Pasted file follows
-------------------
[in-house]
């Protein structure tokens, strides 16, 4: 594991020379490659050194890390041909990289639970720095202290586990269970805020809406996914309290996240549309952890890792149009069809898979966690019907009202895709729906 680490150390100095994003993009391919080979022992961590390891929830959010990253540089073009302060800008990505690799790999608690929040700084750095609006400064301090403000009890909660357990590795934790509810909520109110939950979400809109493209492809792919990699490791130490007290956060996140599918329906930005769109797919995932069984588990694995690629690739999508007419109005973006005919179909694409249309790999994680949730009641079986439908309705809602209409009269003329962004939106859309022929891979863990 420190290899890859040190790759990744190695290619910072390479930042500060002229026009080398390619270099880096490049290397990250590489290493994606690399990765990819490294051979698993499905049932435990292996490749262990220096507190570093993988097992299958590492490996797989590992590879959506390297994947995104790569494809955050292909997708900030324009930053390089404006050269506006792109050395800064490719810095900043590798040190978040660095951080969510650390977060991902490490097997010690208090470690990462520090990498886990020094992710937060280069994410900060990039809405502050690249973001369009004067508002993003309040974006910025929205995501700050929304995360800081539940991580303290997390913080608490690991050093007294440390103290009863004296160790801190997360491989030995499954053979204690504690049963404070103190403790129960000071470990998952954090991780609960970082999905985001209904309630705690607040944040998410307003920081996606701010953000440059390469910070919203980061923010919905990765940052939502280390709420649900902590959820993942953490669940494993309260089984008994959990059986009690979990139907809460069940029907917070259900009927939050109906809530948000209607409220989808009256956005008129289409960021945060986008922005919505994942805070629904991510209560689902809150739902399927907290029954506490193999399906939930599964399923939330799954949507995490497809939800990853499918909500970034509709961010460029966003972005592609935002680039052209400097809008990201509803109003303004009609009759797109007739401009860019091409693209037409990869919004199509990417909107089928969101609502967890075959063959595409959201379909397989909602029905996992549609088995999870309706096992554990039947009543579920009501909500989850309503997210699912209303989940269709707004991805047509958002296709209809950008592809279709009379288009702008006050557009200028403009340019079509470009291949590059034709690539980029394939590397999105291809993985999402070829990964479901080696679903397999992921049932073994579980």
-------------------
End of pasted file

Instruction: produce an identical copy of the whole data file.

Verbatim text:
[in-house]
């Protein structure tokens, strides 16, 4: 594991020379490659050194890390041909990289639970720095202290586990269970805020809406996914309290996240549309952890890792149009069809898979966690019907009202895709729906 680490150390100095994003993009391919080979022992961590390891929830959010990253540089073009302060800008990505690799790999608690929040700084750095609006400064301090403000009890909660357990590795934790509810909520109110939950979400809109493209492809792919990699490791130490007290956060996140599918329906930005769109797919995932069984588990694995690629690739999508007419109005973006005919179909694409249309790999994680949730009641079986439908309705809602209409009269003329962004939106859309022929891979863990 420190290899890859040190790759990744190695290619910072390479930042500060002229026009080398390619270099880096490049290397990250590489290493994606690399990765990819490294051979698993499905049932435990292996490749262990220096507190570093993988097992299958590492490996797989590992590879959506390297994947995104790569494809955050292909997708900030324009930053390089404006050269506006792109050395800064490719810095900043590798040190978040660095951080969510650390977060991902490490097997010690208090470690990462520090990498886990020094992710937060280069994410900060990039809405502050690249973001369009004067508002993003309040974006910025929205995501700050929304995360800081539940991580303290997390913080608490690991050093007294440390103290009863004296160790801190997360491989030995499954053979204690504690049963404070103190403790129960000071470990998952954090991780609960970082999905985001209904309630705690607040944040998410307003920081996606701010953000440059390469910070919203980061923010919905990765940052939502280390709420649900902590959820993942953490669940494993309260089984008994959990059986009690979990139907809460069940029907917070259900009927939050109906809530948000209607409220989808009256956005008129289409960021945060986008922005919505994942805070629904991510209560689902809150739902399927907290029954506490193999399906939930599964399923939330799954949507995490497809939800990853499918909500970034509709961010460029966003972005592609935002680039052209400097809008990201509803109003303004009609009759797109007739401009860019091409693209037409990869919004199509990417909107089928969101609502967890075959063959595409959201379909397989909602029905996992549609088995999870309706096992554990039947009543579920009501909500989850309503997210699912209303989940269709707004991805047509958002296709209809950008592809279709009379288009702008006050557009200028403009340019079509470009291949590059034709690539980029394939590397999105291809993985999402070829990964479901080696679903397999992921049932073994579980």